The coronavirus travel downturn is accelerating the retirement of aircraft that are older, less fuel-efficient, and higher maintenance, including Boeing 777 aircraft, Airbus A330 and A380 aircraft, as airline capacity may not return to pre-pandemic levels until 2024, if at all.

Airlines will have to reduce costs by selling or retiring aircraft, which means that higher maintenance aircraft will be the first to go. These include Delta Air Lines and Qatar Airways’ retirements of 777s, American Airlines retiring its A330s, and Air France retiring its A380s.

Air France A380

Source: Wikimedia Commons

Air France has retired its entire A380 fleet

There are a significant number of Airbus and Boeing narrowbody aircraft that were headed for retirement age even before the pandemic, president of MRO provider GA Telesis, Abdol Moabery said during Aviation Week’s virtual MRO Transatlantic conference on 27 October.

“[Retirements] through 2025 were already going to be 600 to 800 aircraft per year,” Moabery said during the event.

With airlines retiring aircraft even earlier than planned, Moabery expects “a massive surplus” of used aircraft until around 2030. The biggest challenge, he adds, will be for the manufacturing and aftermarket sectors to “coexist in the same industry with this amount of material”.

A silver lining of oversupply in used aircraft and parts is the potential for “airlines [to] enjoy significant access and cost savings because of availability” Moabery says.

Cost reduction during the uncertainty of the pandemic means “the idea of sustainability is going to come back even stronger” as airlines will increasingly consider not just fuel burn but supply chain and MRO costs, Airbus senior vice-president of customer support Valerie Manning said during the online discussion.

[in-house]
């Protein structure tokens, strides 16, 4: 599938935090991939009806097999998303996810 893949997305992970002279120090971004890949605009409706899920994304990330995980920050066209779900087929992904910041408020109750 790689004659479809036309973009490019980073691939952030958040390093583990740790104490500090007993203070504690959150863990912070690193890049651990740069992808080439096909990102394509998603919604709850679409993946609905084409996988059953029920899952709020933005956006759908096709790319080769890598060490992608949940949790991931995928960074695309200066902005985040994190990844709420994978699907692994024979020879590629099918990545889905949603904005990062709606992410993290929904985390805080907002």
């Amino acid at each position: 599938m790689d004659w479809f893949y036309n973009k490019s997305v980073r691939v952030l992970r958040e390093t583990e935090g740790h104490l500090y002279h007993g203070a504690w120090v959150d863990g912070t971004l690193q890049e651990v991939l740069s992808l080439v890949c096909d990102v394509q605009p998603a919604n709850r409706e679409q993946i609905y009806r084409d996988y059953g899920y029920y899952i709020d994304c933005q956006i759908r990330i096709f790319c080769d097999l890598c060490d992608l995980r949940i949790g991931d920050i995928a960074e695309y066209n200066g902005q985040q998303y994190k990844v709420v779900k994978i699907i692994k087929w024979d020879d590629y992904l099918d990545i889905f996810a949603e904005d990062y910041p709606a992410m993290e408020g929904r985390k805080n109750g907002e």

While the MRO sector is poised to recover faster than air travel due to maintenance costs, airlines must also be able to reduce expenses to ensure their ongoing survival, Carlyle Aviation Partners president Robert Korn said during the conference.

“Replacing new aircraft parts with used aircraft parts is one way to let the process go at lower costs without affecting labor costs or reducing other people’s margins,” Korn says.

The retirement of long-haul 777 aircraft can be partially explained “since that mission is not as demand”, Korn said, while noting that the long-haul A350s and 787s “are fantastic aircraft”.

The lack of demand for international travel is much less of a factor than high maintenance costs, says Cirium aviation analyst Syed Zaidi.

“The 777 overhaul costs are among the highest in the industry for any aircraft type, and A330s are in oversupply with many younger aircraft available,” Zaidi says. “The result is the older A330s and 777s getting retired sooner than originally anticipated and being replaced with newer generation, more economical widebody aircraft like the A350 and 787.”

Many airlines are retiring their A380 fleets sooner than they intended, Zaidi says, because there is “little to no secondary market prospects and the aircraft is out of production sooner than Airbus had initially anticipated resulting in long-term residual value impact”.

Aircraft including A320s, however, are considered by Carlyle’s Korn to be more versatile and less likely to be retired in the coming years. “There will always be demand for [A320] aircraft”, he says.